Culture, Media and Sport CommitteeWritten evidence submitted by Josephine Grahl

I am a qualified librarian and wrote my MSc dissertation on the importance of public libraries in a democracy. I am also a lifelong user of the public library system. This evidence is submitted in a personal capacity, and draws heavily on my dissertation work.

Summary

Public libraries play a valuable role in the democratic infrastructure of the UK, for a number of reasons. These include:

Their educational role, particularly for children and people for whom English is not the first language.

Open access to the culture and knowledge of our society as well as to educational materials, news, technical, business and political information.

The provision of a quiet, welcoming space, open to all, with no barriers to entry.

An archival and historical role: the preservation of national culture in a way which ensure that it is as widely accessible to the public as possible.

There are three alternatives to keeping local public library branches open and free at point of use; all are problematic.

Closing library branches and preserving the collection at a borough level with one or two centralised libraries rather than a network of small branches.

Making use of commercial locations (coffee shops, supermarkets) to house public library collections.

Replacing public library collections (especially reference works) with the expectation that the same information could be found electronically.

Problems with the above suggestions:

A borough- or city-level centralised library collection would have to be primarily a closed collection, significantly reducing access to users.

Libraries are valuable not just for the collections they hold but for the quiet, freely accessible space they offer. Commercial premises need to make profit, which means that access to their premises cannot be made genuinely free to all.

Online information cannot replace the types of information held and made available in libraries.

The above points comprise the ways in which the widespread closure of public library branches would mark a dereliction of “the duty of every library authority to provide a comprehensive and efficient library service for all persons desiring to make use thereof” and by implication of the Secretary of State’s responsibility to “superintend, and promote the improvement of, the public library service provided by local authorities in England and Wales, and to secure the proper discharge by local authorities of the functions in relation to libraries conferred on them as library authorities” (Public Libraries and Museums Act 1964).

1. The democratic function of the library as a functioning aspect of the public sphere seems self-evident. The public library is widely used: 39.4% adults used a library in 2009–10, and over 70% of children,1 making the library service one of the most widely used cultural institutions in the country. It is available to all, and a library offers almost unlimited access to information (through the inter-library loan system, by which users can request material not held by their own local library service). In its funding, the library service maintains the necessary disjuncture from political pressure: governments cannot exert direct pressure over the type of materials made available or withheld.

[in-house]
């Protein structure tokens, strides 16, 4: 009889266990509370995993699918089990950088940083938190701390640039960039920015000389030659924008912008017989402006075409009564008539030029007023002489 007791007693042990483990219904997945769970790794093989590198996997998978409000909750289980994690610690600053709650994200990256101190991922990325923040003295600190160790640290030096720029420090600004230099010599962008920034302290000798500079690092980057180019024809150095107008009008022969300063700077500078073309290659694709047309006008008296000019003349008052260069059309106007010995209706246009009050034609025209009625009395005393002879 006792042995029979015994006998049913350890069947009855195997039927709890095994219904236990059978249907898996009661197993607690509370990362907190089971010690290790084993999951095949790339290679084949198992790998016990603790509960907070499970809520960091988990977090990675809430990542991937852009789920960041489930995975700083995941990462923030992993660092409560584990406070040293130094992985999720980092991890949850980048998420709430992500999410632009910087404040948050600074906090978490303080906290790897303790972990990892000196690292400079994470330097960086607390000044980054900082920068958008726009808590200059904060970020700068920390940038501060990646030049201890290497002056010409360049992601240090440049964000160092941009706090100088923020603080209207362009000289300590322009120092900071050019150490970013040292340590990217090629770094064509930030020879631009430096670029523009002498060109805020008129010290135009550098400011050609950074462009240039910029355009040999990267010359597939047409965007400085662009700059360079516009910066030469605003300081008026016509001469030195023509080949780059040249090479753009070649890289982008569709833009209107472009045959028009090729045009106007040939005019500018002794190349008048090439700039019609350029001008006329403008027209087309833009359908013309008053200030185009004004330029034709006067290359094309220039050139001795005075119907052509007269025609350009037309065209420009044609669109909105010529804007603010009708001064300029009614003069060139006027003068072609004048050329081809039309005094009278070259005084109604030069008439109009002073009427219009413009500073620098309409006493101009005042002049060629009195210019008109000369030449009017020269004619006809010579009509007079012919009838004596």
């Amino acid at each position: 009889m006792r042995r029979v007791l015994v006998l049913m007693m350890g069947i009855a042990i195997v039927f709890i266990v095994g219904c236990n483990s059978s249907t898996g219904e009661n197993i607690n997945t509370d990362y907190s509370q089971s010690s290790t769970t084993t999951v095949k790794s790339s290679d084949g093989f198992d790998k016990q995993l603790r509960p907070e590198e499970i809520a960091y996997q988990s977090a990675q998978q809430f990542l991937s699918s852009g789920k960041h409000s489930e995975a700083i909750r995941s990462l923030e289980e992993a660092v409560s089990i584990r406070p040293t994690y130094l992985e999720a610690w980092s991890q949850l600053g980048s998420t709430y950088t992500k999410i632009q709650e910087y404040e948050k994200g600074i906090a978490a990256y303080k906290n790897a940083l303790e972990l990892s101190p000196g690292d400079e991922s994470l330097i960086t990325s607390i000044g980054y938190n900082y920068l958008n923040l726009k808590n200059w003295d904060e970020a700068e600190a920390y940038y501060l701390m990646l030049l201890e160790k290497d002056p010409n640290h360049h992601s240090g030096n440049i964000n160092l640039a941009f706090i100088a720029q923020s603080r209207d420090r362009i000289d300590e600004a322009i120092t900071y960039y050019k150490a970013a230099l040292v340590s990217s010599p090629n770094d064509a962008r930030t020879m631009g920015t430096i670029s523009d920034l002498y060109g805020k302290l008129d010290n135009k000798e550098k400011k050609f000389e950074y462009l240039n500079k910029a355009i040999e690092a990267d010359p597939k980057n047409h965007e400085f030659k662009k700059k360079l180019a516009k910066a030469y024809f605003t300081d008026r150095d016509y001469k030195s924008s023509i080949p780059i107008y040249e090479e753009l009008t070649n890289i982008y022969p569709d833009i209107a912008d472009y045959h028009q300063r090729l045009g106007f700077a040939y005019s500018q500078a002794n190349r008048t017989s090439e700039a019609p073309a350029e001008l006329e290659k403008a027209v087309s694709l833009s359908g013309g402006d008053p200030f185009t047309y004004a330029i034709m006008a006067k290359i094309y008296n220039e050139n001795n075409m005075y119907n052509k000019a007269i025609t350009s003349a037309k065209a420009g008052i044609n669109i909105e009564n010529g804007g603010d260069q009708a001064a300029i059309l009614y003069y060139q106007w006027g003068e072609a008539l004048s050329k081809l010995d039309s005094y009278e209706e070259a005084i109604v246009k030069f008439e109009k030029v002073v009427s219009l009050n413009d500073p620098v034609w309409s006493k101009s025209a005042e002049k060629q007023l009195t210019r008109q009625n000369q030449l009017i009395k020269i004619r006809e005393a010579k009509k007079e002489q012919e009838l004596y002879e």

2. Colleen Alstad and Ann Curry identified six ways in which the library services contribute to a healthy democracy:

1.“they are the entry point into a wider culture: libraries reflect the ideals of the civil society and ensure that all citizens have access to the basic resources that allow them to enter a public sphere, to belong to their society”;

2.“[they are] regularly and uniformly open to children and young people, [providing youth with] social and educational opportunities in a place that is neither school nor home”;

3.“it gives access to news and information that helps to form public opinion [and] provides the means for individuals to take part in political and social debate”;

4.“the library is a positive place and supports positive activity and growth”;

5.“people can just sit quietly, read and reflect, “without the pressure to act as consumers […]”; and

6.“he library is a place where [new immigrants] can feel included and productive”.2

It is significant that none of these aspects can easily be measured or evaluated—which is not to say that such evaluation is impossible. But these aspects of the public sphere role of the public libraries have subtle but wide-reaching social effects, which go beyond counting books borrowed, numbers of visitors, or other technical measure of library performance.

3. A public library provides not only access to current material, but also has an archival function: the system as a whole is a permanent store of public knowledge. While a bookshop which holds unpopular out-of-print material at the expense of contemporary popular works will soon go out of business, the libraries have the facility (if not always the space!) to hold much greater reserves of literature and reference material. Projects like the regional Joint Fiction Reserves and the Scottish Fiction Reserve maintain universal access to material which might otherwise quickly become inaccessible.